Sunday, January 05, 2014

Me, Or Your Lyin' Eyes?

This Jonathan Freedland column is just great, pushing as it does the suggestion that barring his stroke and subsequent coma, Ariel Sharon might just have been the man to bring about peace with the Palestinians.

The title - "Ariel Sharon's final mission might well have been peace" - is fantastic, whether Freedland chose it or not.  And indeed, if I'm hit by a bus tomorrow, then people could say that my final mission "might well have been teetotalism", without sounding any more ridiculous. 

Back in reality, Sharon's "final mission" was pretty obvious to everyone who cared to look - basically, unapologetically ripping off as much land as possible, then building a giant fuck-off fence around it and lobbing missiles at anything that looks vaguely threatening on the other side. 

Admittedly this could result in "peace" of a kind, although perhaps not in the way that Freedland means. JF's effort is fun, in a kind of we-all-know-this-is-bollocks-but-let's-say-it-anyway manner, but perhaps a tad misleading.

Bonus points are also due for the implication that Sharon's war record is a matter of highly-partisan debate, rather than long-established and well-documented fact.  It's also worth noting that if anything, Sharon seems like less of a violent headbanger these days because those who came after him were a good sight crazier.

I do quite like Jonathan Freedland, who seems to be a nice guy in that wet, terribly earnest Guardian way, but seriously - if the Israelis ever need to hide a few settlements in a hurry, they could do worse than shoving them up Freedland's backside, since it appears that you could actually stick several hundred large houses, retail outlets, sentry towers and heavily-armed soldiers up the man's arse without him noticing.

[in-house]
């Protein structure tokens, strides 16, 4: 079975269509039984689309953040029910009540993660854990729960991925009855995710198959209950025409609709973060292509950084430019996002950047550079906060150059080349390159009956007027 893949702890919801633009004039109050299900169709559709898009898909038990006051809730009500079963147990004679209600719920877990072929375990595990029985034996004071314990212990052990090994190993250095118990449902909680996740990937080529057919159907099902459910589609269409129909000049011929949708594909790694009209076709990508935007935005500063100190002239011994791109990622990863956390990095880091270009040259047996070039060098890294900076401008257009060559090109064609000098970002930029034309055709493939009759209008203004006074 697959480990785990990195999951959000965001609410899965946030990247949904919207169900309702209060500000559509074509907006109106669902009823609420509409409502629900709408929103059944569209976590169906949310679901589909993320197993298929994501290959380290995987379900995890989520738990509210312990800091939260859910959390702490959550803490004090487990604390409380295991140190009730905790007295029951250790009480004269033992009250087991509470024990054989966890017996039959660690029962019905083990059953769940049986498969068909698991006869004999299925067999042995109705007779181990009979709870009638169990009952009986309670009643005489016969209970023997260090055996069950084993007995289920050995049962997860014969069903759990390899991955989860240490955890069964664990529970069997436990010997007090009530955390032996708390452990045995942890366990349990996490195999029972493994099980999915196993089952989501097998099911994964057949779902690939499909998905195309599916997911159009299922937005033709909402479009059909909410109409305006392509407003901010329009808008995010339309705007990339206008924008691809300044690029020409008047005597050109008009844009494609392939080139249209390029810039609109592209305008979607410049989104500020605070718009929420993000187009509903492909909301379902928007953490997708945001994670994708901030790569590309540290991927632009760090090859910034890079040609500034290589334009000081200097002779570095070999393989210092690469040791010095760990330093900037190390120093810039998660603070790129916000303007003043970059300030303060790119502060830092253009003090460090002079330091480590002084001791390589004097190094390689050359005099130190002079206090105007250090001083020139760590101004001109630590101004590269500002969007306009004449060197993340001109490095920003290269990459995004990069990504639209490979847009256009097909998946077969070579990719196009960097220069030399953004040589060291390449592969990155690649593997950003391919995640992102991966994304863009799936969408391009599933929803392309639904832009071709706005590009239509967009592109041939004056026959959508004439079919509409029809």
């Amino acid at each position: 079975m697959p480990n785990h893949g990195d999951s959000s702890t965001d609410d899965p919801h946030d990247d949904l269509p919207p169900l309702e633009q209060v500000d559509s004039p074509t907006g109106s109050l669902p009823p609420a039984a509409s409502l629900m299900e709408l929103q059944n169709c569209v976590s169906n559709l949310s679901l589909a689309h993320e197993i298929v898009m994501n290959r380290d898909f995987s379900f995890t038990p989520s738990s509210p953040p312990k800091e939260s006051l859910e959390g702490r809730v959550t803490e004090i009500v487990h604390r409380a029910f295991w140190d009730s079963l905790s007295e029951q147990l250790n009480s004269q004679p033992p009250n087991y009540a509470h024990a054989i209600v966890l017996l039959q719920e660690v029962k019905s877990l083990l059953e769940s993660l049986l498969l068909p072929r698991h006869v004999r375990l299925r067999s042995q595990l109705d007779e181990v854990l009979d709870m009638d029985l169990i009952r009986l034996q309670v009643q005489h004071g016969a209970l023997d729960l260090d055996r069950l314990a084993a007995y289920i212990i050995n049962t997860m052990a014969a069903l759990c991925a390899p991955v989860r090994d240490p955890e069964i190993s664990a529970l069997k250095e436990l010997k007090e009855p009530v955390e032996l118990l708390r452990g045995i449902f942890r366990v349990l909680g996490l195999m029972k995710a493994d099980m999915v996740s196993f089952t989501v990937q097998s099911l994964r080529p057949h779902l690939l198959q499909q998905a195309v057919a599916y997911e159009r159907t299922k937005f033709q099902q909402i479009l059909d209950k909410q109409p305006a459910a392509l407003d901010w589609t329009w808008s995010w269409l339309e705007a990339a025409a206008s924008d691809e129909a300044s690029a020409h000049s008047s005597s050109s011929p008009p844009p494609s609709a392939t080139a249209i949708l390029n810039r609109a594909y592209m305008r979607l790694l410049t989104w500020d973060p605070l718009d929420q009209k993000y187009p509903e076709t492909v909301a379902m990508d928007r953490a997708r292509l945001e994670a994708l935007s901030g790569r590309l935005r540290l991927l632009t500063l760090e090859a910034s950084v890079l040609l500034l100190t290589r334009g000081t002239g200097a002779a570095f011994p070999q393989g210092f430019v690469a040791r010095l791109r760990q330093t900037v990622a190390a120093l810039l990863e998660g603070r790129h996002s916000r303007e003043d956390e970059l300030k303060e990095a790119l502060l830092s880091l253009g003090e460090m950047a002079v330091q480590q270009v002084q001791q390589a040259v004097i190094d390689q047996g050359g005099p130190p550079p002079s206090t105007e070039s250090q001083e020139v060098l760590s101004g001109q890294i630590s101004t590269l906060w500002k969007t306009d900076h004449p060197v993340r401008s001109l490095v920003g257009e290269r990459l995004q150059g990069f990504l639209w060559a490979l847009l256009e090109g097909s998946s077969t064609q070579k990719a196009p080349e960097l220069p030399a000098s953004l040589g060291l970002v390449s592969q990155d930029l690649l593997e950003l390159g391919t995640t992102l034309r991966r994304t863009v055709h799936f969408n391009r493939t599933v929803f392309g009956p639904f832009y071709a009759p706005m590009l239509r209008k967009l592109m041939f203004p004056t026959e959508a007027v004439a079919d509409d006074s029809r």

AHB said...

To me it reads like: Ooh I've been sent a new book which says what lots of other books already have, hence those tossers in the books section won't give me review space. Fuck 'em. So I'm going to review it anyway by wrapping it round with a few push-me-pull-you paragraphs about Sharon which, with a few minor changes, I could have written about any Israeli politician of the last few decades ("Was he a warmonger? Was he a peacemaker? Perhaps neither and both, who can say?") to give it some spurious timeliness. It's a masterpiece of pointlessness.

Phil said...

In which we learn that, while Sharon might look like an evil bastard - and actually that's because he was an evil bastard - he might actually have admitted to being an evil bastard, possibly, sort of, or been about to, and if he had done we would certainly have wanted to support him in his brave and honest attempts to Reckon with the Past, which might even have led some more evil bastards to admit to being evil bastards, sort of, in so many words, which would be a giant step forward for peace because it would. We certainly shouldn't just go around talking about him as if he was some sort of evil bastard, because that wouldn't be constructive and realistic and stuff. Greatest hope for peace my enemy's enemy only Nixon could go to China will this do.

Calling Sharon the last of the 'war generation' was telling - a bit disrespectful to Uri Avnery. But the story of an aggressive Zionist who becomes an anti-Zionist peace campaigner wouldn't fit Freedland's framework.